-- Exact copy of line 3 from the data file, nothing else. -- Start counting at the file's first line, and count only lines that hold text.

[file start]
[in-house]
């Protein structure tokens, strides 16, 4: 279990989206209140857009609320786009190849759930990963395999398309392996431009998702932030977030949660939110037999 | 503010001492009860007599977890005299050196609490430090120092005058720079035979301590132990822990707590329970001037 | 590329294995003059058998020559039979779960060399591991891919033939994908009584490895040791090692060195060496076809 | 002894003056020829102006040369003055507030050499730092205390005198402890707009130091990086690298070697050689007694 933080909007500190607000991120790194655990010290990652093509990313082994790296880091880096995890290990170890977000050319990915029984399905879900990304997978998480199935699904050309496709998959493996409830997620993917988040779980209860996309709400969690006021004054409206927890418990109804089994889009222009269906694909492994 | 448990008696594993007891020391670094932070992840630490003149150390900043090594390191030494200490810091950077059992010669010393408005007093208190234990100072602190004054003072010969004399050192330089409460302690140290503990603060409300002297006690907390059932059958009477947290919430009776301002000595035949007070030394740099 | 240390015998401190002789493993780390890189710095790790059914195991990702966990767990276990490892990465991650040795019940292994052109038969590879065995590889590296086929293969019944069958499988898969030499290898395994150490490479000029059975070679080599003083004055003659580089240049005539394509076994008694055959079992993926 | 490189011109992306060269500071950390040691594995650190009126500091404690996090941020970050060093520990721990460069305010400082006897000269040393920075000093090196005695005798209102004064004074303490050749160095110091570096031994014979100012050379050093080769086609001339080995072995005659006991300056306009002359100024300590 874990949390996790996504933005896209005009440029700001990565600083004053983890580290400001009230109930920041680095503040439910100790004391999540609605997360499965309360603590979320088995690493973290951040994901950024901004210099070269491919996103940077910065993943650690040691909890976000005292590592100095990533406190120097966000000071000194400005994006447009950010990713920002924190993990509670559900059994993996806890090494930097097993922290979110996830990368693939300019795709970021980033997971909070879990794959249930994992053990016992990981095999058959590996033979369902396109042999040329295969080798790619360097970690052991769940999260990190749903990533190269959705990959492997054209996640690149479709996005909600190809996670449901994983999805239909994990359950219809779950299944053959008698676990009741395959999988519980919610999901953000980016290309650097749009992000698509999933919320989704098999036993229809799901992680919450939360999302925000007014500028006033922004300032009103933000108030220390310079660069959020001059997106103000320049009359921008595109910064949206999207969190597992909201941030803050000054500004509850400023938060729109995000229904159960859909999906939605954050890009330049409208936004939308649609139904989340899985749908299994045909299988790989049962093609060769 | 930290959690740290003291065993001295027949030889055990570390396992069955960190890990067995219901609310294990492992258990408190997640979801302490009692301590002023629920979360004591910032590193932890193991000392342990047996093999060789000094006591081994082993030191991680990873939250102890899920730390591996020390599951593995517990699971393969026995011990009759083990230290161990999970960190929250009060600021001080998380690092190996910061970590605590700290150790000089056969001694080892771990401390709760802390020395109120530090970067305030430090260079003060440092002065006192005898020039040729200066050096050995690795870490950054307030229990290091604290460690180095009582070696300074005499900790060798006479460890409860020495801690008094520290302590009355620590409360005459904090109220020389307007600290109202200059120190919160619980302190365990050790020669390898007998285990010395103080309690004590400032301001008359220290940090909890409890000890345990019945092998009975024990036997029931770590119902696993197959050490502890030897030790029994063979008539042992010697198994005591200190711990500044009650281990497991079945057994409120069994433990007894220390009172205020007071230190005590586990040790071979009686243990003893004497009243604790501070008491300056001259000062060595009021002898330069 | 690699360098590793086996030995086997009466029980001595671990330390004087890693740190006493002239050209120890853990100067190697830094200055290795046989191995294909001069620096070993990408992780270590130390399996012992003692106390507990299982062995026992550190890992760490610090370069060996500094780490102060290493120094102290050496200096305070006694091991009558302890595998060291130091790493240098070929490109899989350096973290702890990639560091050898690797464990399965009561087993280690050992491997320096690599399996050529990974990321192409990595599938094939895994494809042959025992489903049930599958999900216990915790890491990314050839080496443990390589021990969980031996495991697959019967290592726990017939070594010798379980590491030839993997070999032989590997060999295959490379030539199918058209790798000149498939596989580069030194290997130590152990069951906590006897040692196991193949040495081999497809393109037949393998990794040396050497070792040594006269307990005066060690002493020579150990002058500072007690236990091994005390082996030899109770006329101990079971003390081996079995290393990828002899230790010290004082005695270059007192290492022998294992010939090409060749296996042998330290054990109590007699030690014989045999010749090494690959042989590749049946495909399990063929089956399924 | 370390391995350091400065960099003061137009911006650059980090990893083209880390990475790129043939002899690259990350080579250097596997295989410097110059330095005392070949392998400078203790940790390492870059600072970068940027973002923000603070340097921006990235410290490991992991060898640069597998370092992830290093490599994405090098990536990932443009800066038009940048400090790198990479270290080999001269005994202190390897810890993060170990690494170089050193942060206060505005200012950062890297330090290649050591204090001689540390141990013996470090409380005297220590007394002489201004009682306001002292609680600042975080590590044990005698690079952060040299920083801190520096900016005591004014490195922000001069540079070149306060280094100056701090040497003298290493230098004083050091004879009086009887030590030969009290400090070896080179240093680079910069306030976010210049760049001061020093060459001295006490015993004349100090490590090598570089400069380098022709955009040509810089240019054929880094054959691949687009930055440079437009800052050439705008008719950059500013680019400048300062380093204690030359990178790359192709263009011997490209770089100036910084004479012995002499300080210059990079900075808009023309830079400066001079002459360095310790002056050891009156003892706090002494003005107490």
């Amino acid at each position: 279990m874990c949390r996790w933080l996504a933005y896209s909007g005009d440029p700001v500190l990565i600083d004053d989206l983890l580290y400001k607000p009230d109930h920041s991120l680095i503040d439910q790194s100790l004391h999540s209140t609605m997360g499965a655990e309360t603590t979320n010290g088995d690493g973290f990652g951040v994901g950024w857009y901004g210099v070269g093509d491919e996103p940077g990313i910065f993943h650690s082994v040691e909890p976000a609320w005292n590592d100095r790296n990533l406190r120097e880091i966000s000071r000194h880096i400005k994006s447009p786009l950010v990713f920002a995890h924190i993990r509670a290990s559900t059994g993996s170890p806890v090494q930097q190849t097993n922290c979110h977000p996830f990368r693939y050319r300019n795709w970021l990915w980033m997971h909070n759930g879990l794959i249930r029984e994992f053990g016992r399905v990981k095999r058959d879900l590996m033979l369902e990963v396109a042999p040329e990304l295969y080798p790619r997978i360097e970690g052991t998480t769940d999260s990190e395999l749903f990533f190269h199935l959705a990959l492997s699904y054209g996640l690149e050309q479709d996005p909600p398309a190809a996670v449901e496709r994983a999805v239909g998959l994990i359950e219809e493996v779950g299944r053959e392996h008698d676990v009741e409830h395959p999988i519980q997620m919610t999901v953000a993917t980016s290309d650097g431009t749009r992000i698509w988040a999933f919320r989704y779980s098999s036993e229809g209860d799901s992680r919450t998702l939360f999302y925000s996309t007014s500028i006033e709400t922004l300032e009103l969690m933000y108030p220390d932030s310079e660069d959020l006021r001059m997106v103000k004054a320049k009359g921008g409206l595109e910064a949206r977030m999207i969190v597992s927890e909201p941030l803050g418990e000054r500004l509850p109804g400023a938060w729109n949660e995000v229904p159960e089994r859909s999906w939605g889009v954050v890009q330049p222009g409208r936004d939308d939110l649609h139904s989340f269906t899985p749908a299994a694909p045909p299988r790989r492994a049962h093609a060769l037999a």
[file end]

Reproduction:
């Amino acid at each position: 279990m874990c949390r996790w933080l996504a933005y896209s909007g005009d440029p700001v500190l990565i600083d004053d989206l983890l580290y400001k607000p009230d109930h920041s991120l680095i503040d439910q790194s100790l004391h999540s209140t609605m997360g499965a655990e309360t603590t979320n010290g088995d690493g973290f990652g951040v994901g950024w857009y901004g210099v070269g093509d491919e996103p940077g990313i910065f993943h650690s082994v040691e909890p976000a609320w005292n590592d100095r790296n990533l406190r120097e880091i966000s000071r000194h880096i400005k994006s447009p786009l950010v990713f920002a995890h924190i993990r509670a290990s559900t059994g993996s170890p806890v090494q930097q190849t097993n922290c979110h977000p996830f990368r693939y050319r300019n795709w970021l990915w980033m997971h909070n759930g879990l794959i249930r029984e994992f053990g016992r399905v990981k095999r058959d879900l590996m033979l369902e990963v396109a042999p040329e990304l295969y080798p790619r997978i360097e970690g052991t998480t769940d999260s990190e395999l749903f990533f190269h199935l959705a990959l492997s699904y054209g996640l690149e050309q479709d996005p909600p398309a190809a996670v449901e496709r994983a999805v239909g998959l994990i359950e219809e493996v779950g299944r053959e392996h008698d676990v009741e409830h395959p999988i519980q997620m919610t999901v953000a993917t980016s290309d650097g431009t749009r992000i698509w988040a999933f919320r989704y779980s098999s036993e229809g209860d799901s992680r919450t998702l939360f999302y925000s996309t007014s500028i006033e709400t922004l300032e009103l969690m933000y108030p220390d932030s310079e660069d959020l006021r001059m997106v103000k004054a320049k009359g921008g409206l595109e910064a949206r977030m999207i969190v597992s927890e909201p941030l803050g418990e000054r500004l509850p109804g400023a938060w729109n949660e995000v229904p159960e089994r859909s999906w939605g889009v954050v890009q330049p222009g409208r936004d939308d939110l649609h139904s989340f269906t899985p749908a299994a694909p045909p299988r790989r492994a049962h093609a060769l037999a």